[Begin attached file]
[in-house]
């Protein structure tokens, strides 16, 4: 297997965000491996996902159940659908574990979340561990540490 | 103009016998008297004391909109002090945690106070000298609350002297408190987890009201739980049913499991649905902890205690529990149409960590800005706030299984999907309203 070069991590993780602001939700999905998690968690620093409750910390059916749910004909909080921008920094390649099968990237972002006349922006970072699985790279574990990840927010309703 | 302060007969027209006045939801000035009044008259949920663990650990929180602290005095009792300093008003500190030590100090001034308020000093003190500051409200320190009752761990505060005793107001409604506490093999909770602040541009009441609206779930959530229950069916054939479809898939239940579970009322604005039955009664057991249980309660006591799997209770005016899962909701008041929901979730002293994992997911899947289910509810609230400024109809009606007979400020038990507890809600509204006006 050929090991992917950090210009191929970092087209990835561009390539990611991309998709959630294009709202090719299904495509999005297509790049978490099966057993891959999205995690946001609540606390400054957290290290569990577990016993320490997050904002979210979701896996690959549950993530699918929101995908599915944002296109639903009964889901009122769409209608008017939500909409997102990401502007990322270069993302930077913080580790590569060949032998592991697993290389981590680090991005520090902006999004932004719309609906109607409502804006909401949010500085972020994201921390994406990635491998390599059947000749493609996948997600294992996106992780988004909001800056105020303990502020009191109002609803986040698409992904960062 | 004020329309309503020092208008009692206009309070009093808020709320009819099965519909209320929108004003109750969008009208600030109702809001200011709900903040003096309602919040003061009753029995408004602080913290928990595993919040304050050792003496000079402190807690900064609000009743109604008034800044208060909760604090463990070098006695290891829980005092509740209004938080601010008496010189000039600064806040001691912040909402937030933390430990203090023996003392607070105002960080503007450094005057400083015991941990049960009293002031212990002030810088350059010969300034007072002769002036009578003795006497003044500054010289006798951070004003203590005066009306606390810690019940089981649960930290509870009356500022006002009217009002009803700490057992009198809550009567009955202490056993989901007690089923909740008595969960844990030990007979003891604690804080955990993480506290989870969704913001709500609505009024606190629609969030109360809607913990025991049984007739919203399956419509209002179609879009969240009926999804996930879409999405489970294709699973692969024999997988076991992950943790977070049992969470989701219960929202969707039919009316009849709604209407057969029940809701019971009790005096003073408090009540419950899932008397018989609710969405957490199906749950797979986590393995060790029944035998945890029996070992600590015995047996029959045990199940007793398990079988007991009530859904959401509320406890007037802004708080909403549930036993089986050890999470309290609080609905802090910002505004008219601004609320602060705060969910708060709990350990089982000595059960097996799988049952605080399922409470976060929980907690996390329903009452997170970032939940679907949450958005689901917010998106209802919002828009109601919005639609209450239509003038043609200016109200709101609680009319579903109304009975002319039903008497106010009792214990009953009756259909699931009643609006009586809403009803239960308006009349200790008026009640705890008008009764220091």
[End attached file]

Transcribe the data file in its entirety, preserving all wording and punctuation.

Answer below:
[in-house]
């Protein structure tokens, strides 16, 4: 297997965000491996996902159940659908574990979340561990540490 | 103009016998008297004391909109002090945690106070000298609350002297408190987890009201739980049913499991649905902890205690529990149409960590800005706030299984999907309203 070069991590993780602001939700999905998690968690620093409750910390059916749910004909909080921008920094390649099968990237972002006349922006970072699985790279574990990840927010309703 | 302060007969027209006045939801000035009044008259949920663990650990929180602290005095009792300093008003500190030590100090001034308020000093003190500051409200320190009752761990505060005793107001409604506490093999909770602040541009009441609206779930959530229950069916054939479809898939239940579970009322604005039955009664057991249980309660006591799997209770005016899962909701008041929901979730002293994992997911899947289910509810609230400024109809009606007979400020038990507890809600509204006006 050929090991992917950090210009191929970092087209990835561009390539990611991309998709959630294009709202090719299904495509999005297509790049978490099966057993891959999205995690946001609540606390400054957290290290569990577990016993320490997050904002979210979701896996690959549950993530699918929101995908599915944002296109639903009964889901009122769409209608008017939500909409997102990401502007990322270069993302930077913080580790590569060949032998592991697993290389981590680090991005520090902006999004932004719309609906109607409502804006909401949010500085972020994201921390994406990635491998390599059947000749493609996948997600294992996106992780988004909001800056105020303990502020009191109002609803986040698409992904960062 | 004020329309309503020092208008009692206009309070009093808020709320009819099965519909209320929108004003109750969008009208600030109702809001200011709900903040003096309602919040003061009753029995408004602080913290928990595993919040304050050792003496000079402190807690900064609000009743109604008034800044208060909760604090463990070098006695290891829980005092509740209004938080601010008496010189000039600064806040001691912040909402937030933390430990203090023996003392607070105002960080503007450094005057400083015991941990049960009293002031212990002030810088350059010969300034007072002769002036009578003795006497003044500054010289006798951070004003203590005066009306606390810690019940089981649960930290509870009356500022006002009217009002009803700490057992009198809550009567009955202490056993989901007690089923909740008595969960844990030990007979003891604690804080955990993480506290989870969704913001709500609505009024606190629609969030109360809607913990025991049984007739919203399956419509209002179609879009969240009926999804996930879409999405489970294709699973692969024999997988076991992950943790977070049992969470989701219960929202969707039919009316009849709604209407057969029940809701019971009790005096003073408090009540419950899932008397018989609710969405957490199906749950797979986590393995060790029944035998945890029996070992600590015995047996029959045990199940007793398990079988007991009530859904959401509320406890007037802004708080909403549930036993089986050890999470309290609080609905802090910002505004008219601004609320602060705060969910708060709990350990089982000595059960097996799988049952605080399922409470976060929980907690996390329903009452997170970032939940679907949450958005689901917010998106209802919002828009109601919005639609209450239509003038043609200016109200709101609680009319579903109304009975002319039903008497106010009792214990009953009756259909699931009643609006009586809403009803239960308006009349200790008026009640705890008008009764220091």